Mayor of Maastricht Backtracks on Coffee Shop Rule
Making cafe customers register for a "weed pass" reportedly boosted street dealing in Maastricht. Will other Dutch cities relent?
Is this one to file under “hate to say we told you so?” Maastricht is set to become the first Dutch city to push back against the government requirement that citizens register as marijuana users in order to buy weed from coffee shops. Mayor Onno Hoes wrote to city councillors last week to tell them that customers should no longer have to register. The Dutch Justice Ministry introduced the controversial law to turn coffee shops into members-only clubs in an effort to block drug tourists' access—but the move has met resistance from a coalition of coffee shop owners, smokers and politicians, who have branded it “tourist suicide.”
Maastricht was one of the first cities to enforce the ban, almost a year ago. As well as a drop in pot tourists from France and Belgium, it faced losing an estimated 345 jobs and $41 million in tourism revenue. But it wasn’t just money that caused the mayor of the border city to change his mind: unsurprisingly, locals weren’t eager to register on a government database as users of a technically illegal drug, and this incentive to avoid legitimate establishments has seen street drug-dealing flourish. “I was in Maastricht in June,” says one commenter on DutchNews.NL, “and noticed large amounts of shady looking street dealers. When the crime rates begin to go up changes will be made.”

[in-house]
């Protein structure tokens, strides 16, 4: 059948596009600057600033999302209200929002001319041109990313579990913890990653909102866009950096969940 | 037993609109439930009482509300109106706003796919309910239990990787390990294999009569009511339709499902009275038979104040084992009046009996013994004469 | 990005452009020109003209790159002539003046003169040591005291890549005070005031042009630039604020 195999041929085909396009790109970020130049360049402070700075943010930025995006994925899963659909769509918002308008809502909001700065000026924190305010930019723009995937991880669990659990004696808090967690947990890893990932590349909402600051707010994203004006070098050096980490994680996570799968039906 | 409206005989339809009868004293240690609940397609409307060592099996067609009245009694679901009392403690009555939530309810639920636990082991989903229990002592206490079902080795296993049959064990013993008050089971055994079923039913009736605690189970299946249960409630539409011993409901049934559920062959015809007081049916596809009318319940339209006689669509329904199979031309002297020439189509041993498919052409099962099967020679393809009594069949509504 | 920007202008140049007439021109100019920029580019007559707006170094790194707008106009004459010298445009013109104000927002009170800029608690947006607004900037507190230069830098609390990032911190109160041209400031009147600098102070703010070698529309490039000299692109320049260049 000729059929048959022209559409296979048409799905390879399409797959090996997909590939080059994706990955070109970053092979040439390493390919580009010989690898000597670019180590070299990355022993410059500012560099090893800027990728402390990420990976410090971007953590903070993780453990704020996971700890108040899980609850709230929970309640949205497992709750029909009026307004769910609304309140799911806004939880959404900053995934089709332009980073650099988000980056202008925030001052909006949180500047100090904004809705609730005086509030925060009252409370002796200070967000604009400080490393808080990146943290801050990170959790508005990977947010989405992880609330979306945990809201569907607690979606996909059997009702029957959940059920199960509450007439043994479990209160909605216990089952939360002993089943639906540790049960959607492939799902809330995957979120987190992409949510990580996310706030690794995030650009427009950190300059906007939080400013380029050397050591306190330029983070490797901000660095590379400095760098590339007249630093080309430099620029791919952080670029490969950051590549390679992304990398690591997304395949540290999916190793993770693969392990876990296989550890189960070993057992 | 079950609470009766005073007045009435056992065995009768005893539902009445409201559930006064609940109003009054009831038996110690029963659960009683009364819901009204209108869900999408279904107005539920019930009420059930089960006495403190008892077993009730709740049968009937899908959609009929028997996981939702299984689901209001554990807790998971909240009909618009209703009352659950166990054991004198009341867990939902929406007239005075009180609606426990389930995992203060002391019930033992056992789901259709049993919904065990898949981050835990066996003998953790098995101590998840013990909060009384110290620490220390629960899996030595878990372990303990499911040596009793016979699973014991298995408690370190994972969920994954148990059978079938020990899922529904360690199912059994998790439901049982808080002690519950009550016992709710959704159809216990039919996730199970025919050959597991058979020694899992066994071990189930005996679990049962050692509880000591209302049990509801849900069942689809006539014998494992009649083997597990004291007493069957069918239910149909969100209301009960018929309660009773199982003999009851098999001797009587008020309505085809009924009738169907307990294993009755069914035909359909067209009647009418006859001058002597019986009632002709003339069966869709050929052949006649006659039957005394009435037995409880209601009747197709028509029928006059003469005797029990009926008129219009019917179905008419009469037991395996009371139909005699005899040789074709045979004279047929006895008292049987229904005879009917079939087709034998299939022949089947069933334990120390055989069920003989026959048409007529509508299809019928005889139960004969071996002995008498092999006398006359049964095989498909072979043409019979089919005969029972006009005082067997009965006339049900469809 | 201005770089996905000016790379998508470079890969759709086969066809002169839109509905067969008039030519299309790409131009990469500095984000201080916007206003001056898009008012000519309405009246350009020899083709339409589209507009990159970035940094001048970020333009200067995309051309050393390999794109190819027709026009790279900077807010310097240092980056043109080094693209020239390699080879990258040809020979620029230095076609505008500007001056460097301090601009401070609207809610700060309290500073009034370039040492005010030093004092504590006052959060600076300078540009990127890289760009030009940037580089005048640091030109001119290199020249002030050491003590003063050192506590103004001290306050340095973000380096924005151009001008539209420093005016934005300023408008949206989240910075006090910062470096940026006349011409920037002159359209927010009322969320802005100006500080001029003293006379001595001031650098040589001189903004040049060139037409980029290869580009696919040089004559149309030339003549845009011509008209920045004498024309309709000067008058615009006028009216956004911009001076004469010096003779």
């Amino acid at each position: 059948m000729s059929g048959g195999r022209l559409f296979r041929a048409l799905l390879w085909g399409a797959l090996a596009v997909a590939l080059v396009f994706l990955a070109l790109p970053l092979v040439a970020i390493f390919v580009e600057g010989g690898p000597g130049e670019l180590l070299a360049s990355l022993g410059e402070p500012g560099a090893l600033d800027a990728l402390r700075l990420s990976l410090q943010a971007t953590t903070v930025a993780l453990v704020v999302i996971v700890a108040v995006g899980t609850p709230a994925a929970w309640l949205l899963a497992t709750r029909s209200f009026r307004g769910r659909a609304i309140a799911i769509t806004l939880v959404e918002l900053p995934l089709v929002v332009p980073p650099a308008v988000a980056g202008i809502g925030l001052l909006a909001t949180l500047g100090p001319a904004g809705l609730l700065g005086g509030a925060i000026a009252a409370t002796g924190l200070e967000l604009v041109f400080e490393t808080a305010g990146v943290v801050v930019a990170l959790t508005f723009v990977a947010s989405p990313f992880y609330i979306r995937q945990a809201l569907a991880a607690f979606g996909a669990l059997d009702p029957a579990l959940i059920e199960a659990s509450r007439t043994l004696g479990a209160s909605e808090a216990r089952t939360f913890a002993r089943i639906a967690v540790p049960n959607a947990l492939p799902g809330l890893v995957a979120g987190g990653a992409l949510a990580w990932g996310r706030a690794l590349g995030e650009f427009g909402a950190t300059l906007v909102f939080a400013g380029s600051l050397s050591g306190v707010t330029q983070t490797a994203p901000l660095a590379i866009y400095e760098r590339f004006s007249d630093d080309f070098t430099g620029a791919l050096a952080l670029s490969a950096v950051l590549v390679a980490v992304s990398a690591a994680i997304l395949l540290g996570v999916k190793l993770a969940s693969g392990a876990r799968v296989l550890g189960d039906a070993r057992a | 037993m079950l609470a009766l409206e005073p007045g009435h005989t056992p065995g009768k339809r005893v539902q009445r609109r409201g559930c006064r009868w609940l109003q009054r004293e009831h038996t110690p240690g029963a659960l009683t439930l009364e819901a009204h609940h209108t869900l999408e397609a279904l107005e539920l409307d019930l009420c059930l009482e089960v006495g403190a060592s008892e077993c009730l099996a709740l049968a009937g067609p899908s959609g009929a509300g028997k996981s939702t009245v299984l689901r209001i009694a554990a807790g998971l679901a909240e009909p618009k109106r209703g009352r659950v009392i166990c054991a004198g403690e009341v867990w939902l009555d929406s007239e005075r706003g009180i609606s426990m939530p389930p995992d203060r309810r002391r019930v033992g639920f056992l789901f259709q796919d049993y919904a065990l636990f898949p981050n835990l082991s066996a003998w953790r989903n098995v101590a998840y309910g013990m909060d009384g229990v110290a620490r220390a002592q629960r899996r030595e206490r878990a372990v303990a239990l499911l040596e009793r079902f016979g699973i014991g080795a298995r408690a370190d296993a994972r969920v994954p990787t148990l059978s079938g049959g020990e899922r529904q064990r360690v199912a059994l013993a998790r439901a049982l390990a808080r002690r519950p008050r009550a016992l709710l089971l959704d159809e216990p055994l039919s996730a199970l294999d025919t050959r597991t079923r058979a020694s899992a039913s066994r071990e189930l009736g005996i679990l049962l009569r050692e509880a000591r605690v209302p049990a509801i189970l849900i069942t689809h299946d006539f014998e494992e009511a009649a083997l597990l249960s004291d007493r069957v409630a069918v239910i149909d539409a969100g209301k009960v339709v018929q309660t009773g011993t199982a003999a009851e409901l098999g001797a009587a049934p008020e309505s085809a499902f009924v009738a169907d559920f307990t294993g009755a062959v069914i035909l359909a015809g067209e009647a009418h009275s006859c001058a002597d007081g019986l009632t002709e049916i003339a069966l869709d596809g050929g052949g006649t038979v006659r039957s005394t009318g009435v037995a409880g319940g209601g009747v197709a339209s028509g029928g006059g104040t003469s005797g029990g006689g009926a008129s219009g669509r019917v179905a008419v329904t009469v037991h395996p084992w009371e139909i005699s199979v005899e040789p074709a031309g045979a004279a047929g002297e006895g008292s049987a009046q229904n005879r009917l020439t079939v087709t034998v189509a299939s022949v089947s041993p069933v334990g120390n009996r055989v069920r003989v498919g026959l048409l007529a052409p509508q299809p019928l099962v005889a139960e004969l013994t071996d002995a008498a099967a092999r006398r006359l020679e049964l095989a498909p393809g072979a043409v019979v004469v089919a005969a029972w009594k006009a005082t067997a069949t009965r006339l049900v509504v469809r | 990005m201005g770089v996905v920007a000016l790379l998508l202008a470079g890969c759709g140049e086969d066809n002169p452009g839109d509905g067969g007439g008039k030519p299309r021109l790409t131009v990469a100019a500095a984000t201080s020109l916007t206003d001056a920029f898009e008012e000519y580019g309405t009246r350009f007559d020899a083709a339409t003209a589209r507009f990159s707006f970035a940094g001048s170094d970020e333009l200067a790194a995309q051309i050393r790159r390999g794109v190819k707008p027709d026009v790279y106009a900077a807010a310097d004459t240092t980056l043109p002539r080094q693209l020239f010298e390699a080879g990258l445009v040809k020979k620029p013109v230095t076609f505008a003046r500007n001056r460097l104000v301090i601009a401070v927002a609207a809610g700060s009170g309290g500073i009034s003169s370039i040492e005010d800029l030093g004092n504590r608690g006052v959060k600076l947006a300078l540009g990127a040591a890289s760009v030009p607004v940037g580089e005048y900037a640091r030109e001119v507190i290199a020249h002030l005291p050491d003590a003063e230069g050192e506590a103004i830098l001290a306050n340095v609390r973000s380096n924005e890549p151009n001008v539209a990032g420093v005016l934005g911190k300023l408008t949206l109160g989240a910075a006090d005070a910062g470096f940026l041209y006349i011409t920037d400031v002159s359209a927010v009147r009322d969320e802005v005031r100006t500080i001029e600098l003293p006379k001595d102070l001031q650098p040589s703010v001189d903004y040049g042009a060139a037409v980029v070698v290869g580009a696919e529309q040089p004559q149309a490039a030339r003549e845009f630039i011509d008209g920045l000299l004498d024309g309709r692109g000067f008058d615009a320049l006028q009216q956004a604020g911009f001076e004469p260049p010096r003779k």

Still, the new policy earned approval from American drug warriors, who wasted no time celebrating the apparent end of the “Mecca of Weed.” Three-administration advisor, drug hawk and Fix contributor Kevin Sabet participated in a live chat on the subject of marijuana with the Seattle Times recently: “We know a few things about the Netherlands,” he said. “First and foremost, we know that in that country officials and the public have become increasingly uneasy with their de facto legalization policies. In fact, they are completely reversing them—closing down pot shops, restricting who can buy marijuana (Sorry, American college students!)”
He may have spoken too soon. Maastricht could be the first of several Dutch cities to opt out of the new system, with many in local government—like the mayor of Amsterdam, Eberhard van der Laan—opposing it. “The weed card will be introduced in Amsterdam,” said Dutch Junior Justice minister Fred Teeven recently, “but we will take local government into account.” Some took his words as a sign that the government might be softening its approach. And with a September 12 election looming—and a sizeable movement aiming to mobilize around half a million weed-smoking voters to ditch pro-"weed pass" politicians—that may make political sense. Another DutchNews commenter writes, “The only people that will be upset if the weed pass plan is dropped will be the street drug dealers.”